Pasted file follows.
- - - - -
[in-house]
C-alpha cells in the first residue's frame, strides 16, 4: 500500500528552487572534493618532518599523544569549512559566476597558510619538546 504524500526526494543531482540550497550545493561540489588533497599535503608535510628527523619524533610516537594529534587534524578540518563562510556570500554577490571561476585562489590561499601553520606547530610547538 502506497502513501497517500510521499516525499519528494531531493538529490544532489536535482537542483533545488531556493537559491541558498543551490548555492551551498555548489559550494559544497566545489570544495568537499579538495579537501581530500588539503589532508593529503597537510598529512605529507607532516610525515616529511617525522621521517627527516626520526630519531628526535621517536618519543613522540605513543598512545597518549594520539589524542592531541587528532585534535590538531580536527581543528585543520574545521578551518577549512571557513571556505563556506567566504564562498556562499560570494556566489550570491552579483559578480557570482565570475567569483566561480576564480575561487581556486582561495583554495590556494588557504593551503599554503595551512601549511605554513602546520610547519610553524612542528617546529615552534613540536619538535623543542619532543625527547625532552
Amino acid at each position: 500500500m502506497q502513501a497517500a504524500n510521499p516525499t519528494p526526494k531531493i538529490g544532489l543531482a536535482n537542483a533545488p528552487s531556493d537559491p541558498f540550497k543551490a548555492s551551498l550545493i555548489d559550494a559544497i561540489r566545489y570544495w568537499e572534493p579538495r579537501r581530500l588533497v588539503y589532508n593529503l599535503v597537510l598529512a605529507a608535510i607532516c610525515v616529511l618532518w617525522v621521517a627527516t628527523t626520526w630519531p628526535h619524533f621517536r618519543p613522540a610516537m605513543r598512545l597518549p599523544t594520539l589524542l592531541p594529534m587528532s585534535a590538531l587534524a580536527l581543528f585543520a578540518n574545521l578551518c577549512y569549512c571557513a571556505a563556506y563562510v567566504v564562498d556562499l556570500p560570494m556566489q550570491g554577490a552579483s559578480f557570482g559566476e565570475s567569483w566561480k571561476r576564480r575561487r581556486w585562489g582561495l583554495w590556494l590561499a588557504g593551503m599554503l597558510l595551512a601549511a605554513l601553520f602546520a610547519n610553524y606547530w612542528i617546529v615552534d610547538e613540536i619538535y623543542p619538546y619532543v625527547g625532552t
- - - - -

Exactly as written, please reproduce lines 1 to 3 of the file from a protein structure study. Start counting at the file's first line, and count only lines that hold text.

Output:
[in-house]
C-alpha cells in the first residue's frame, strides 16, 4: 500500500528552487572534493618532518599523544569549512559566476597558510619538546 504524500526526494543531482540550497550545493561540489588533497599535503608535510628527523619524533610516537594529534587534524578540518563562510556570500554577490571561476585562489590561499601553520606547530610547538 502506497502513501497517500510521499516525499519528494531531493538529490544532489536535482537542483533545488531556493537559491541558498543551490548555492551551498555548489559550494559544497566545489570544495568537499579538495579537501581530500588539503589532508593529503597537510598529512605529507607532516610525515616529511617525522621521517627527516626520526630519531628526535621517536618519543613522540605513543598512545597518549594520539589524542592531541587528532585534535590538531580536527581543528585543520574545521578551518577549512571557513571556505563556506567566504564562498556562499560570494556566489550570491552579483559578480557570482565570475567569483566561480576564480575561487581556486582561495583554495590556494588557504593551503599554503595551512601549511605554513602546520610547519610553524612542528617546529615552534613540536619538535623543542619532543625527547625532552
Amino acid at each position: 500500500m502506497q502513501a497517500a504524500n510521499p516525499t519528494p526526494k531531493i538529490g544532489l543531482a536535482n537542483a533545488p528552487s531556493d537559491p541558498f540550497k543551490a548555492s551551498l550545493i555548489d559550494a559544497i561540489r566545489y570544495w568537499e572534493p579538495r579537501r581530500l588533497v588539503y589532508n593529503l599535503v597537510l598529512a605529507a608535510i607532516c610525515v616529511l618532518w617525522v621521517a627527516t628527523t626520526w630519531p628526535h619524533f621517536r618519543p613522540a610516537m605513543r598512545l597518549p599523544t594520539l589524542l592531541p594529534m587528532s585534535a590538531l587534524a580536527l581543528f585543520a578540518n574545521l578551518c577549512y569549512c571557513a571556505a563556506y563562510v567566504v564562498d556562499l556570500p560570494m556566489q550570491g554577490a552579483s559578480f557570482g559566476e565570475s567569483w566561480k571561476r576564480r575561487r581556486w585562489g582561495l583554495w590556494l590561499a588557504g593551503m599554503l597558510l595551512a601549511a605554513l601553520f602546520a610547519n610553524y606547530w612542528i617546529v615552534d610547538e613540536i619538535y623543542p619538546y619532543v625527547g625532552t